Elder M. Russell Ballard's feelings run deep for South America.

Since his calling to the Council of the Twelve in October 1985, Elder Ballard, who supervises the work in the South America North Area, has witnessed up-close the vivid fulfillment of a prophecy recorded 62 years ago concerning the growth of the Church in South America.His grandfather made that prophecy.

On July 4, 1926, at a testimony meeting in Buenos Aires, Argentina, Elder Melvin J. Ballard, also of the Council of the Twelve, prophesied:

"The work of the Lord will grow slowly for a time here just as an oak grows slowly from an acorn. It will not shoot up in a day as does the sunflower that grows quickly and then dies. But thousands will join the Church here. It will be divided into more than one mission and will be one of the strongest in the Church. . . . The day will come when the Lamanites in this land will be given a chance. . . ."

Elder Ballard had been called in October 1925 to dedicate South America for the preaching of the gospel and to establish a mission there. He was accompanied by Elder Rey L. Pratt (who spoke Spanish) and Elder Rulon S. Wells (who spoke German), both of the First Council of the Seventy. At the time there were only known to be a handful of Church members in South America, all of whom had joined the Church in Germany and later immigrated to Argentina.

The General Authorities arrived in Buenos Aires in December 1925, and, early in the morning on Christmas Day, they knelt with a small group of missionaries under a willow tree in one of the city's parks. There Elder Ballard offered the dedicatory prayer. In it, he prayed:

". . . We also pray that we may see the beginning of the fulfillment of the promises contained in the Book of Mormon to the Indians of this land, who are descendants of Lehi . . . who have long been downtrodden and borne many afflictions and suffered because of sin and transgression, even as the prophets of the Book of Mormon did foretell.

"Thou didst inspire these prophets to promise their descendants that thou wouldst bring forth in the latter-day the records of their fathers, and that when this record was presented to their children, they would begin to believe and repent and accept the gospel. . . ."

Elder Ballard, who died in 1939, never did personally see these Book of Mormon prophecies, nor his own prophetic statement, begin to be fulfilled. That privilege, instead, would come to others, including his grandson.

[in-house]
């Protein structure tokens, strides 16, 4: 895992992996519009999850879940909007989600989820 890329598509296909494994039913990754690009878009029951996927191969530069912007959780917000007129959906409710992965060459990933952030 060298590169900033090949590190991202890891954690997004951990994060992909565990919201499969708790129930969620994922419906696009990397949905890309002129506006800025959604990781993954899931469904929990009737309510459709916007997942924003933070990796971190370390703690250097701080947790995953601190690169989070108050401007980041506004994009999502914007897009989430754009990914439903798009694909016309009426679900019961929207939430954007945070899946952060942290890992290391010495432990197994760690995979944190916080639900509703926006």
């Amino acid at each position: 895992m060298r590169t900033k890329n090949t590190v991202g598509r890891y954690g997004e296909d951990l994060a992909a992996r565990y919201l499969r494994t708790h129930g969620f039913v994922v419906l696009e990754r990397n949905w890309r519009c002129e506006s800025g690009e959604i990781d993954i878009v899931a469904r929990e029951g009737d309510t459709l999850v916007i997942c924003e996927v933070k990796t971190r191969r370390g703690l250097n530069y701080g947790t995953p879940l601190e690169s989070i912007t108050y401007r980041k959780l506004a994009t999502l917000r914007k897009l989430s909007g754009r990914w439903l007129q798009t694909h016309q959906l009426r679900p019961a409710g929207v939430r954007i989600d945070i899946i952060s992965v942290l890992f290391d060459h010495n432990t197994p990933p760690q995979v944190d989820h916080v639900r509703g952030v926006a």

Instead, Elder Ballard's eight months in South America were filled with a series of sore trials. Within a few weeks of their arrival, Elder Wells became seriously ill and had to return to Salt Lake City. Elder Pratt was also sick for several weeks, and was confined to the house, where he worked on translating hymns and other Church literature into Spanish. Elder Ballard was often left to carry out the work alone.

Almost daily he would hand out thousands of leaflets throughout Buenos Aires publicizing the time and place of Church meetings to people he could barely communicate with, often slogging through knee-deep mud to do it. Precious few responded to the invitation to attend.

When Elder Ballard looked around him at that testimony meeting where he made his prophetic statement, he would have seen perhaps two dozen people - not more than two of whom were native South Americans. When he left Buenos Aires three weeks later, never to return, he had yet to see the first baptism of one of these "descendants of Lehi."

Still, Elder Melvin J. Ballard laid the foundation for the Church in South America, the fruits of which his grandson, Elder M. Russell Ballard, marveled at the weekend of Jan. 30-31 when he addressed more than 10,000 members of the Church in conferences held for the creation of seven new stakes in one South American city: Lima, Peru.

"Can you imagine how I feel to be with you today?" Elder Ballard expressed at one conference, while looking out over a sea of faces, virtually all of them being among the "descendants of Lehi" of which his grandfather spoke.

In another conference session, Elder Ballard paid tribute to his trail-blazing ancestor then added, "I have a feeling that my grandfather is very close to what's happening this weekend. He saw you here, 62 years ago."

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And Elder Ballard's grandfather must also have seen the Church in South America that had grown, in just two generations, to include about 850,000 members, 35 missions, 204 stakes, four temples and a full-time missionary force that includes more than 3,000 local missionaries.

"Each trip to South America is an emotional experience for me," said Elder Ballard in an interview before leaving for the Lima conferences. "It's hard to express what I feel as I see the marvelous results of the work that Elder Melvin J. Ballard helped to start. This makes me feel closer to my grandfather, and closer to the wonderful people of South America."

Elder Ballard, as did his grandfather, offered glimpses into the future during some of his conference addresses in Lima. "The day is not far away when your sons and daughters will be leaving to study other languages and to teach people on other continents," he said at one conference. "This work is just beginning. Many more thousands, and even hundreds of thousands, will join the Church."

These will be words that Elder Ballard's sons and grandsons will look at as they marvel at the progress of the Church in South America in years hence.

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